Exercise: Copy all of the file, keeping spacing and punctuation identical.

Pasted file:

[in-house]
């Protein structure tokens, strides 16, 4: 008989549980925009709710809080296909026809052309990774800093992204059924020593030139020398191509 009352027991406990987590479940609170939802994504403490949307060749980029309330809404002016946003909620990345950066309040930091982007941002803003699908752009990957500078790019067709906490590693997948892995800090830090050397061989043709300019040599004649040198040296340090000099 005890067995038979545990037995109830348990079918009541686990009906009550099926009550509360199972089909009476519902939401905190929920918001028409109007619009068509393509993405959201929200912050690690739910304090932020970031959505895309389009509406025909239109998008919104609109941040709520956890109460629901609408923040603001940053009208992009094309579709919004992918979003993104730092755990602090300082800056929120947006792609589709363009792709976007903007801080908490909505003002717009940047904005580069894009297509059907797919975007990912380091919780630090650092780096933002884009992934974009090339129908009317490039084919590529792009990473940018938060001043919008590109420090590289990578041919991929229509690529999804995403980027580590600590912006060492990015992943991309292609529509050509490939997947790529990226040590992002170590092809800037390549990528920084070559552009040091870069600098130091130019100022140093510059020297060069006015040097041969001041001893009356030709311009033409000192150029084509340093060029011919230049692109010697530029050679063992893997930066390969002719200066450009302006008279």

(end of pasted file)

[in-house]
């Protein structure tokens, strides 16, 4: 008989549980925009709710809080296909026809052309990774800093992204059924020593030139020398191509 009352027991406990987590479940609170939802994504403490949307060749980029309330809404002016946003909620990345950066309040930091982007941002803003699908752009990957500078790019067709906490590693997948892995800090830090050397061989043709300019040599004649040198040296340090000099 005890067995038979545990037995109830348990079918009541686990009906009550099926009550509360199972089909009476519902939401905190929920918001028409109007619009068509393509993405959201929200912050690690739910304090932020970031959505895309389009509406025909239109998008919104609109941040709520956890109460629901609408923040603001940053009208992009094309579709919004992918979003993104730092755990602090300082800056929120947006792609589709363009792709976007903007801080908490909505003002717009940047904005580069894009297509059907797919975007990912380091919780630090650092780096933002884009992934974009090339129908009317490039084919590529792009990473940018938060001043919008590109420090590289990578041919991929229509690529999804995403980027580590600590912006060492990015992943991309292609529509050509490939997947790529990226040590992002170590092809800037390549990528920084070559552009040091870069600098130091130019100022140093510059020297060069006015040097041969001041001893009356030709311009033409000192150029084509340093060029011919230049692109010697530029050679063992893997930066390969002719200066450009302006008279």